Osteospermum will get a good cutting back this week.

The Viburnum tinus " spring bouquet" will take anything thrown at it. Dust, heat, drought and  pollution and still maintain it s bright glossy evergreen leaves. The buds start out pink and open white. 
 

Finally the white oxalis, my only flowering house plant.
 


23 comments:

  1. Hiya Jenny,

    Another early riser. Is the sun up at 6 AM?
    That Mountain Laurel is amazing. How can it have peaflowers? Being a Laurel I mean.
    A. berlandieri is to steal for. And so early. Why is it called Thimbleweed I wonder? Digitalis is much more of a thimble shape.

    So much and so colourful. And so unusual. You must really enjoy the contrast or did you not have a garden in the UK?

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  2. I always like to hear about the names and folknames of flowers in other languages. And so it is nice to hear that Anemone berlandieri is called 'Windflower': In my country (Belgium), one of the folknames of the Anemone nemorosa (wood anemone) is 'windbloem', and yes, literally translated that means 'windflower'.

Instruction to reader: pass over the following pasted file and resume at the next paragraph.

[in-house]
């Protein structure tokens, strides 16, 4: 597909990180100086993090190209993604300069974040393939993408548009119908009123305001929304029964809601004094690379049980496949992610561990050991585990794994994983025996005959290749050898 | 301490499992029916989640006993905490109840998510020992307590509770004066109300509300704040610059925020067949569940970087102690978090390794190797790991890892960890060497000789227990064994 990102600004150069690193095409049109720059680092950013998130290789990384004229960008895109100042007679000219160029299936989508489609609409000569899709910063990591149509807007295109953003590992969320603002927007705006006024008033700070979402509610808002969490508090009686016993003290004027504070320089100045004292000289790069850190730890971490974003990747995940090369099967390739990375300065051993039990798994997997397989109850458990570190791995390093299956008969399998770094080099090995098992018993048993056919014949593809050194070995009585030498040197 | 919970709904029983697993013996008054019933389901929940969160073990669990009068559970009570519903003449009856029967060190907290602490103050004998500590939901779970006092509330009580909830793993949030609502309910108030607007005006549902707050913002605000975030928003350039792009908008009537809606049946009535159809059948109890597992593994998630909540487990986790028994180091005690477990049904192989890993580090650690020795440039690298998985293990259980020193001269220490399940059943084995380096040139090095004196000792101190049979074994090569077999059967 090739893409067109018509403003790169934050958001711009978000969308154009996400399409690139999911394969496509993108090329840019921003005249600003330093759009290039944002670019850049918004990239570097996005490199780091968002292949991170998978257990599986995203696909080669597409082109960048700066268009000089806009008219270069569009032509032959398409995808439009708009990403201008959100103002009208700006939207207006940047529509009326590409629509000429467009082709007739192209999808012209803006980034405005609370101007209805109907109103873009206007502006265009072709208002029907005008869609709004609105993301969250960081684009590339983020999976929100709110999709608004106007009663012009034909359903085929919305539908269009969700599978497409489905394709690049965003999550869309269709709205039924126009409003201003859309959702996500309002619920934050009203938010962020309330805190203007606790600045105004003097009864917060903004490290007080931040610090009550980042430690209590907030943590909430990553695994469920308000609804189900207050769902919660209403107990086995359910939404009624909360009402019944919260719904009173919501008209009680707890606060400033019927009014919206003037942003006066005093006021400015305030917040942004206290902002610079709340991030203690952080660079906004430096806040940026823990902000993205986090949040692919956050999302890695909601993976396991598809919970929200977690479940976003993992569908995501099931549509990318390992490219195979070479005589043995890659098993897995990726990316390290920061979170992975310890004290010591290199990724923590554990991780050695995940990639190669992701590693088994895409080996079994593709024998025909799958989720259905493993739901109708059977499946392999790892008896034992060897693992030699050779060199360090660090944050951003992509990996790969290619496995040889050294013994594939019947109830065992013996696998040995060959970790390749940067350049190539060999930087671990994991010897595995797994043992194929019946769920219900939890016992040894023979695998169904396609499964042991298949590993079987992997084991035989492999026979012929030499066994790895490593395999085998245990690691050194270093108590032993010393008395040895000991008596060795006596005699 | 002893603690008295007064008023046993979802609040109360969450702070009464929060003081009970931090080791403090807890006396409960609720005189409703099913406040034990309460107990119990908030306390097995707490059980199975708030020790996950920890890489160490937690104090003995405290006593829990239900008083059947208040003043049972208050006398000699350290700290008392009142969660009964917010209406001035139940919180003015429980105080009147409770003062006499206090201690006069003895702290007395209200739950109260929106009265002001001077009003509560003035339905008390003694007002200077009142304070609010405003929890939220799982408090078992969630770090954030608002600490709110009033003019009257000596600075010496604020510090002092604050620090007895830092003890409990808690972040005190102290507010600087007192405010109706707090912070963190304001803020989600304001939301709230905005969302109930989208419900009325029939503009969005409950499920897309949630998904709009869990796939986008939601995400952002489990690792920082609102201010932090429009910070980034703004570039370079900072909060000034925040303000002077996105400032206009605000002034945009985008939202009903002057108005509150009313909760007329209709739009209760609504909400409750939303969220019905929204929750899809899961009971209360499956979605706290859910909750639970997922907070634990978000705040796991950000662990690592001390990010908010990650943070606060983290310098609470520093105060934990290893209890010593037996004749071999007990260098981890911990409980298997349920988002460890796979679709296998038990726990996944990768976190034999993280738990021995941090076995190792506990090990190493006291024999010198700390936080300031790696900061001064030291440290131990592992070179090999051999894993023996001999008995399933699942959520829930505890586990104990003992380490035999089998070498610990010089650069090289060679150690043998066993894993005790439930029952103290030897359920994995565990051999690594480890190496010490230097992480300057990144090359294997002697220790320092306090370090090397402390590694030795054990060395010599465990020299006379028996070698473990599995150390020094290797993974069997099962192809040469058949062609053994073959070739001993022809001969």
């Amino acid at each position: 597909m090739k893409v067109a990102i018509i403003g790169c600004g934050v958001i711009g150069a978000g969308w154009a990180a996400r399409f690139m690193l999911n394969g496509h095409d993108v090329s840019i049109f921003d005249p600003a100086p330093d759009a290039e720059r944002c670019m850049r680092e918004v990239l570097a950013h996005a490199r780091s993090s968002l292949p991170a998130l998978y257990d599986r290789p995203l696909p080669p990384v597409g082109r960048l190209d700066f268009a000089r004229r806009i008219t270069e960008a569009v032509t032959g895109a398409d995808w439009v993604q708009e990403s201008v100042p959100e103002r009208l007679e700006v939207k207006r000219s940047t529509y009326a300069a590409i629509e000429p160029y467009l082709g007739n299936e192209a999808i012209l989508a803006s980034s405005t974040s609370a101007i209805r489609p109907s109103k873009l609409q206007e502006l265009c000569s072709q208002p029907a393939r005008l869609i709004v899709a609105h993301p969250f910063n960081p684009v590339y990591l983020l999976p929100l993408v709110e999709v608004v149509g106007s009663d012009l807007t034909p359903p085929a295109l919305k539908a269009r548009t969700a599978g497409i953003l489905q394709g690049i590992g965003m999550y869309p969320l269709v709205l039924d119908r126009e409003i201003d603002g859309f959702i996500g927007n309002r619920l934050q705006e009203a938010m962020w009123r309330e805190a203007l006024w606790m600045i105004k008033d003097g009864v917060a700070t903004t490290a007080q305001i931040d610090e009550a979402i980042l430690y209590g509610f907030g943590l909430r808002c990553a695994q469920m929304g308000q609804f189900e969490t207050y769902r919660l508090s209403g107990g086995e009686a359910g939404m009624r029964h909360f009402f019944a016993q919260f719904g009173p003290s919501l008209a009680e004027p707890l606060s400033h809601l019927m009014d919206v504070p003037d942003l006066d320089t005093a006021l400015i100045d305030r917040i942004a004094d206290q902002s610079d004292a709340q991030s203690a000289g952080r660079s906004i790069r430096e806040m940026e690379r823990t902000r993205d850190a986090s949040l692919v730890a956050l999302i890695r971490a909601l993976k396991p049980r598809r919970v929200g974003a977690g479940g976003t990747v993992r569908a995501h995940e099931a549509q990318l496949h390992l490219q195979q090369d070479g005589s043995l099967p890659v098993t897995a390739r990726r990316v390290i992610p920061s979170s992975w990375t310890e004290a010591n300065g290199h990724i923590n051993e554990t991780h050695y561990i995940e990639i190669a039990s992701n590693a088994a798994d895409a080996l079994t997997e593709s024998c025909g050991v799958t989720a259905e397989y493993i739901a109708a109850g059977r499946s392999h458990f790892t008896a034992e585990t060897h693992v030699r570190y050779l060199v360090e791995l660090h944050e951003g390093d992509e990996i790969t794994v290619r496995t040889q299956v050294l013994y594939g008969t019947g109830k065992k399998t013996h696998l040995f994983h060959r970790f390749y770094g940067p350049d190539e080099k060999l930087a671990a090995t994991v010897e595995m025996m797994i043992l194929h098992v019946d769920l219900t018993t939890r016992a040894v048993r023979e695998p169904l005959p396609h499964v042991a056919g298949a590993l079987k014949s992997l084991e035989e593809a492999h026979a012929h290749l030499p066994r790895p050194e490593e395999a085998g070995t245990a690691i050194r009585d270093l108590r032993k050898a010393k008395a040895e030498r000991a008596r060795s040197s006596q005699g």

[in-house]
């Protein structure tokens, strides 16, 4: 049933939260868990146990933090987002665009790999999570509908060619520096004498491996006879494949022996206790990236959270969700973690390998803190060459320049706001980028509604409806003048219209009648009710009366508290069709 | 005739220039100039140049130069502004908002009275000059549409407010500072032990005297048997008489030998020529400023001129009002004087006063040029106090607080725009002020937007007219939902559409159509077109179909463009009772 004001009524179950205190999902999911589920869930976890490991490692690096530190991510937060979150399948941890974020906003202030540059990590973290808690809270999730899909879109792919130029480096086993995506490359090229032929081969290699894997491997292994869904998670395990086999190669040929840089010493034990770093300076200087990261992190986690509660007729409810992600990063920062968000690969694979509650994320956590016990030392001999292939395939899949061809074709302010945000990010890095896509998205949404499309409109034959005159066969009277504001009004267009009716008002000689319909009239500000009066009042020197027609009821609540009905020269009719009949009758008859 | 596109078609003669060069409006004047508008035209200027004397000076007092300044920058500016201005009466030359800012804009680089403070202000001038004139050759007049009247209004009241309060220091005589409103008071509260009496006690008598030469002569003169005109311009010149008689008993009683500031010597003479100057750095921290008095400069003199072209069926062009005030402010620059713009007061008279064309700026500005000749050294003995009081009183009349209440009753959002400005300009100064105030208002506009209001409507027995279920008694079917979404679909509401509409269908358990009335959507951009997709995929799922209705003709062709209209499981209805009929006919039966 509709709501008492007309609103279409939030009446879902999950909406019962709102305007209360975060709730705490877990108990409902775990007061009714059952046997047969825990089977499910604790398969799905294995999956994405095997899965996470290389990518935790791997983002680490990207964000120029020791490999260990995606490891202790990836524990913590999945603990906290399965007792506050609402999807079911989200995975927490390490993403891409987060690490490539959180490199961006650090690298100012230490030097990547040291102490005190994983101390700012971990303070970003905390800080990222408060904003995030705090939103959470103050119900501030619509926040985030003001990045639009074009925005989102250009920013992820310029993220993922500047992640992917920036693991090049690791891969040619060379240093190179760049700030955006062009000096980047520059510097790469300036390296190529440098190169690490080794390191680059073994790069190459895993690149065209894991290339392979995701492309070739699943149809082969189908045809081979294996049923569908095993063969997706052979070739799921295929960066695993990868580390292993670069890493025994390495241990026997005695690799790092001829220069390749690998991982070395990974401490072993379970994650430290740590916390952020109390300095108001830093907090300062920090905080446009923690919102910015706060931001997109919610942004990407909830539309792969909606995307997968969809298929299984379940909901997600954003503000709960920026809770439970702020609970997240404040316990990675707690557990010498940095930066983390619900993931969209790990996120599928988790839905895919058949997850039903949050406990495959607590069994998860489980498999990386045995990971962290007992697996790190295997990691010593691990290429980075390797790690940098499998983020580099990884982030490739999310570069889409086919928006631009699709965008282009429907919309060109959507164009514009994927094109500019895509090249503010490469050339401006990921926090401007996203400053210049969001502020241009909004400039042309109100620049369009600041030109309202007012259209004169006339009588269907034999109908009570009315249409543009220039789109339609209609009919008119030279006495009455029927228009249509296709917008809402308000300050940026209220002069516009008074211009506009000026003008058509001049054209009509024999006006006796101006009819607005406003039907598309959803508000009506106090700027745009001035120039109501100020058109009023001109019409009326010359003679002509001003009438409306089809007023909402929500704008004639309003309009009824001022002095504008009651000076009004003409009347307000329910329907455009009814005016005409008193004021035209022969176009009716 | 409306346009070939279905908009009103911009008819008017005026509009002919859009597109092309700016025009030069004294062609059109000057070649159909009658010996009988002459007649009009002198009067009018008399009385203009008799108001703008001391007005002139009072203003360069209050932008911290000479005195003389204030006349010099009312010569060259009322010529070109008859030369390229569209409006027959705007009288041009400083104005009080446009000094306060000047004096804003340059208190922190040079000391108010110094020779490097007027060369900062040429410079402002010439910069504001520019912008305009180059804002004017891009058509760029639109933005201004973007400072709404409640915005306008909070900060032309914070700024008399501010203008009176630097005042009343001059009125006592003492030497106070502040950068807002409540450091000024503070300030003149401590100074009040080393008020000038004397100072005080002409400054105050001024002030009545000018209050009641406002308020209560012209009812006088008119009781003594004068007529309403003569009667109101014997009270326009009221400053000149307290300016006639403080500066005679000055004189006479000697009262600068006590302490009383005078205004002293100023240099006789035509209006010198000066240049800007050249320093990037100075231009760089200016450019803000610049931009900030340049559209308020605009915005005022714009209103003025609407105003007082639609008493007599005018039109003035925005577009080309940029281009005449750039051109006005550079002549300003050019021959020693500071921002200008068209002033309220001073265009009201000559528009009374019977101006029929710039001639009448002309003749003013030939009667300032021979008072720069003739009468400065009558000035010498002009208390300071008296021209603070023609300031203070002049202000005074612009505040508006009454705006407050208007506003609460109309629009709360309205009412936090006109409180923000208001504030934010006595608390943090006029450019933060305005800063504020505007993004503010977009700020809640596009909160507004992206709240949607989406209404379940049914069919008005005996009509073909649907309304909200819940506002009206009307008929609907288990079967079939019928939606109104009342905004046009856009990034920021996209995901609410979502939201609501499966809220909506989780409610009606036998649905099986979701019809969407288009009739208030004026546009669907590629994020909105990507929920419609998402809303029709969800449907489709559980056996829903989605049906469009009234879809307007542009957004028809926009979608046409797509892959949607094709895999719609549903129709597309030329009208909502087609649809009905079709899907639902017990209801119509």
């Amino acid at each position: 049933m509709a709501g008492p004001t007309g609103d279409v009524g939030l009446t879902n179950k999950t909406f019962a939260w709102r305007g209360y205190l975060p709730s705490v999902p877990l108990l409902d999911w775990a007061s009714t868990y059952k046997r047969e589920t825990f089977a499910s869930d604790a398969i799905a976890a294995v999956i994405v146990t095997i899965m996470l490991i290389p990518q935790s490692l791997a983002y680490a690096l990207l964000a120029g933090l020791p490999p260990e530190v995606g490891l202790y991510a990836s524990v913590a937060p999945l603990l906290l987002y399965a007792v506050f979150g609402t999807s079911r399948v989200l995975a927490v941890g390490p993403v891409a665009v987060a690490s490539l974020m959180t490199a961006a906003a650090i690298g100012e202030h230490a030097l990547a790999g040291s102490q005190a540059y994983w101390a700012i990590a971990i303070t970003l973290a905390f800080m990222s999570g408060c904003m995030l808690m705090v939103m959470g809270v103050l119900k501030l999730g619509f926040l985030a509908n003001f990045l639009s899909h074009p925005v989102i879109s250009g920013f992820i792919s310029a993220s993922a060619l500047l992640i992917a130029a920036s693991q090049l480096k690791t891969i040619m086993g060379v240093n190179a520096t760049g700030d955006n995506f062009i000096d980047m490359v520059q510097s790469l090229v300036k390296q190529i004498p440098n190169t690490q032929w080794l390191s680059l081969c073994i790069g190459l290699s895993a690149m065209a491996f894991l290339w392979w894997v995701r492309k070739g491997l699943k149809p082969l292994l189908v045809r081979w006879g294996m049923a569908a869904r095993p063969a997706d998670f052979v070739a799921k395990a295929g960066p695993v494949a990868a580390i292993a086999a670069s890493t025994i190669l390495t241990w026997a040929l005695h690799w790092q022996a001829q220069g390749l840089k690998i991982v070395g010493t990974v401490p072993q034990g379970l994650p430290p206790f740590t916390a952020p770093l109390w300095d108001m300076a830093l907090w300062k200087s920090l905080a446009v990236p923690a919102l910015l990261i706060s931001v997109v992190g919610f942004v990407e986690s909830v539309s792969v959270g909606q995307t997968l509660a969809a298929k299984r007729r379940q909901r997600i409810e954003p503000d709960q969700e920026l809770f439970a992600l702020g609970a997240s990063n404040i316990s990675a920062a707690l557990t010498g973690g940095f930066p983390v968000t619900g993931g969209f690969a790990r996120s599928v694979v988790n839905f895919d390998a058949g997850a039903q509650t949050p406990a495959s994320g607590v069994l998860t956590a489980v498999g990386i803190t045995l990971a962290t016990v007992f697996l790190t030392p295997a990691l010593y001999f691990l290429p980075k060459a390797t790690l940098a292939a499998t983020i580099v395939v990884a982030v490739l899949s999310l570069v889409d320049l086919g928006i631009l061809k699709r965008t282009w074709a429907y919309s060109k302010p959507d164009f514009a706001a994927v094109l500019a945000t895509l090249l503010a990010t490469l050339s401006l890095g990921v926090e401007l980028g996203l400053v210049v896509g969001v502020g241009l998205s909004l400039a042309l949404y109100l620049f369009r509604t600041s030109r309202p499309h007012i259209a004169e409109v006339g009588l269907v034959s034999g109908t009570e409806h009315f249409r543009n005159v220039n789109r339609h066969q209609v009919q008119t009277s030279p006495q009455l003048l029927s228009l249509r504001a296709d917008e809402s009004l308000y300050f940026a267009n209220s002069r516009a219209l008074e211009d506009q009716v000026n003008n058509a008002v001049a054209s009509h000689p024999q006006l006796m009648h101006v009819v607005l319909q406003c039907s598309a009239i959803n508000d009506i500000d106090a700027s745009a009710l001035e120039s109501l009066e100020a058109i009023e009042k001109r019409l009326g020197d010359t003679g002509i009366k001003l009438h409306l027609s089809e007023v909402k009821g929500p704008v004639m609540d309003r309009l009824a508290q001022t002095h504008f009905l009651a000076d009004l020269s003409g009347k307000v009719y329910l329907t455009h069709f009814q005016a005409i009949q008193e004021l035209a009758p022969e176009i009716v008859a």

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  3. Not quite and today is cloudy so it will be a while before it burns through. I think they call it the thimbleflower because the center elongates as the flower matures. It actually is longer and thinner than a thimble but I think that's where it got its name. I never had a garden in the UK- I was married here and have been over here 41 years- not all in Texas but that is where we started out when my h came to U.Texas. Now we are back and I love it here.

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  4. I didn't know that about the bluebonnets! And seeing those bluebonnets made me think of visiting your garden last spring, still one of the highlights of my brief visit.

    Thanks for brightening up my wintry morning with so many blooms, and for sharing little tidbits about them.

    Carol, May Dreams Gardens

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  5. Greeting from Darwen in Lancashire. How lovely your flowers
    are. I've only plant in bloom we've had so many frosty nights here.

    Thanks for sharing